Friday, July 18, 2014

They Get to Talk, We Get to Listen

Years ago a woman in the ward whom I considered to be an actual friend dropped by my house after yet another meeting that I had missed. Convinced that my lagging church attendance would bring about my ruin, she began her remarks with, "I just have to say this," and then bemoaned the fate of my marriage and fretted over what might become of my poor children.

Because I considered her to be an actual friend, I listened politely. Then, when she finally finished, I countered with, "Okay, then I have to say this," and began to explain my misgivings about the Mormon Church, beginning with the marginalization of LDS women. Aghast that I would actually criticize the leaders of the one and only true church, she shut down the conversation, doing everything short of covering her ears and singing Praise to the Man at the top of her lungs.

--This was back when I foolishly assumed that I also got to say things.

Similarly, a couple of years later, another woman from the ward whom I considered to be both intelligent and sophisticated invited me to watch Gordon B. Hinckley's first interview with Larry King. Because I considered her to be both intelligent and sophisticated, I tuned in on the appointed night. The next day she gave me a call. After gushing over her beloved prophet's performance, she asked, "What did you think of the interview, Donna?"

Me: "Well, President Hinckley is a very genial and well-spoken man."
She: "Yes, isn't he amazing?!"
Me: "Ahem, well, his gift for PR aside, I was alarmed by the number of inaccuracies in his answers. For example, when he said that polygamy isn't doctrine--"
She: "Oh right. I just wanted to hear what you thought."
Me: "Okay, that's what I'm telling you. I also thought he ducked Larry's question about--"
She: "Good. I just wanted to hear what you thought."
Me: "Uh-huh. Well, thank you for that."

--This was back when I foolishly assumed they really wanted to know what I thought.

Not that this dynamic is unique to the Mormons.

In her memoir, My Life in France, Julia Child recalled a dinner party she attended as a young woman. Surrounded by intellectual heavyweights, she came to the both frustrating and enlightening conclusion that her opinions were based on emotions rather than ideas. Later she described one-sided encounters with her didactic father who shut down her every attempt to reason and/or disagree with him.

It seems everywhere you go, the emotion gang isn't keen on listening to the idea gang. Nevertheless, we can't stop trying to voice our opinion, hoping more will switch out feelings for thoughts. Last Friday Robert Kirby wrote an excellent column in the Salt Lake Tribune imploring ultra orthodox Mormons to accept rather than shun their nonbeliever relations. To those (emotion gang) believers who marginalize their atheist offspring, Kirby suggested:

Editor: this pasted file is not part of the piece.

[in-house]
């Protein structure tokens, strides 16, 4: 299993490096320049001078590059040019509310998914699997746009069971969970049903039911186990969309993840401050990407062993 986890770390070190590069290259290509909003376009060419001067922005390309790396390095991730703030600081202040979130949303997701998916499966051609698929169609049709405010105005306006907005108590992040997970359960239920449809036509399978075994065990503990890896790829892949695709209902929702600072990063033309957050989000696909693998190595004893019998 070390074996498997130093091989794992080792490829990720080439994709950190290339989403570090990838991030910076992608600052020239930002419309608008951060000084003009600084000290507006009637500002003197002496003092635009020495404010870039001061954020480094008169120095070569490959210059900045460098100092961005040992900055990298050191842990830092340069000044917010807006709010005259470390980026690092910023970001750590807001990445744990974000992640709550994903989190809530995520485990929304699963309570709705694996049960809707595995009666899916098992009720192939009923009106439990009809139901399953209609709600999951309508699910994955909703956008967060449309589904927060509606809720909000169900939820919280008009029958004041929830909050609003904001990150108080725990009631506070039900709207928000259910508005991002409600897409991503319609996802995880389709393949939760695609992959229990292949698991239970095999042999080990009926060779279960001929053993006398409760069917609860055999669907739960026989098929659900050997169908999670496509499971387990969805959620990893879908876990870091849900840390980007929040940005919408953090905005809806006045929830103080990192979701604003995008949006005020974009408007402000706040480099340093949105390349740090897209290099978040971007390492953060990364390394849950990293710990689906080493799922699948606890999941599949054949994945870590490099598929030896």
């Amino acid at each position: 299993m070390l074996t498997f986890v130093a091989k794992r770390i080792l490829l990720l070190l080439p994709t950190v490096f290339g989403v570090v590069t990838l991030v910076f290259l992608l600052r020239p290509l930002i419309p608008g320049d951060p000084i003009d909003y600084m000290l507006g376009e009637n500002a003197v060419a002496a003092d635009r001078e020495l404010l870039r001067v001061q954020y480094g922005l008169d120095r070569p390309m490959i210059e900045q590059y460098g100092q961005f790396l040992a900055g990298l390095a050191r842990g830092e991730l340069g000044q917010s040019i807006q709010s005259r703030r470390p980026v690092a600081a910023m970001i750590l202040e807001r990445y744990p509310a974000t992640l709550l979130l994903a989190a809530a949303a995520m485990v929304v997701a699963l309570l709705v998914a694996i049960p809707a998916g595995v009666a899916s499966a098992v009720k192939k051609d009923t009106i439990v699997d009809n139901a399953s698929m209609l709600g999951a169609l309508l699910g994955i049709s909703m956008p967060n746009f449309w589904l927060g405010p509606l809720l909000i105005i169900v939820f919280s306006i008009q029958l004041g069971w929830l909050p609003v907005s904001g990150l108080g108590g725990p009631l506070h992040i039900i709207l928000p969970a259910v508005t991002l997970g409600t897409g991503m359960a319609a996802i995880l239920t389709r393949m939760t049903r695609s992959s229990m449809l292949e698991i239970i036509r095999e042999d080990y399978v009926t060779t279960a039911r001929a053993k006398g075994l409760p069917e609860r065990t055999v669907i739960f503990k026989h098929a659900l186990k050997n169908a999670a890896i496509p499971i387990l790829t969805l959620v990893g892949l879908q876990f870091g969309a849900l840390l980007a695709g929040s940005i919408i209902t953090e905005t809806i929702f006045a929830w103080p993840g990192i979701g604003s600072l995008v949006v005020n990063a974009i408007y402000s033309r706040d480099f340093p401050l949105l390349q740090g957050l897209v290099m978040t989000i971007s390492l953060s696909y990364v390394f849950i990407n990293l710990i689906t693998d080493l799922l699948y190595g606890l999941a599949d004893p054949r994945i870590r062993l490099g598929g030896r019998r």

"… consider the very real possibility that you’re an idiot. First for letting theology get in the way of love, and second for believing in a plan/god/spirit that would condemn Buddy for being a wonderful human being but unfortunately not a believer."

Naturally, I couldn't stop myself from sharing the article on my Facebook wall, and, naturally, it drew the expected response--this time from a complete stranger who just had to say:

"So, according to Kirby, throw out all of your beliefs to concentrate on making some people feel better about the here and now. Tomorrow doesn't matter, and you should feel great about the soul of your loved one NOT going to a loving place in the afterworld. If you don't do this, you are an idiot. No, Kirby is an idiot and lost. It looks like the only way he will be happy is if we are all lost as well. Hmmm, I guess that makes him a liberal, too."

Having had my share of what former Congressman Barney Frank once referred to as an "argument with a dining room table," I merely wished the above soul-saver a nice day, privately empathized with his loved ones, and refused to be drawn in to another pointless, one-sided conversation.  

Perhaps Kate Kelly's bishop put the emotion gang's philosophy best. "You are entitled to your views but you are not entitled to promote them," he explained upon her excommunication--an event that has prompted some to bemoan the end of the "Mormon Moment," a supposed six or so year LDS renaissance that has shone the church in a positive light. 

I have a different take on this recent Mormon Moment. From where I sit, it consisted of a failed campaign to block gay marriage, a hit musical, a failed campaign for president, disingenuous ads featuring members who would be marginalized in their real-life wards, a xenophobic LDS rancher whose views on "the Negro" managed to even offend Hannity, and an accomplished civil rights attorney who challenged the LDS patriarchy.

Also from where I sit, the only real LDS goodwill ambassadors seem to have been that goofy but lovable chorus line of missionaries, and the accomplished civil rights attorney. Only the dancing missionaries are fictional characters and the attorney has been excommunicated. --So ends the Mormon Moment.

I just had to say that.

Thursday, July 3, 2014

LDS Business Owner Adjusts Corporate Policy Under Cover of Religious Freedom

To: Abbottsville Fourth Ward
From: Virgil Hanson, Ward Employment Specialist
Subject: Opportunities at Party On Abbottsville! 

Ward members who are looking for work may new find openings at Party On Abbottsville! soon.

Buoyed by Hobby Lobby's recent Supreme Court victory, Brian Samuelson, the devout Mormon owner of our local party supply chain has boldly changed company policy to reflect LDS values. Read the in-store memo below:


To All Employees

In light of the Supreme Court ruling on Burwell v. Hobby Lobby, the employees at Party On Abbottsville! will now be required to enjoy the lifestyle and religious freedoms embraced by believing members of the Church of Jesus Christ of Latter-day Saints.    

Effective immediately: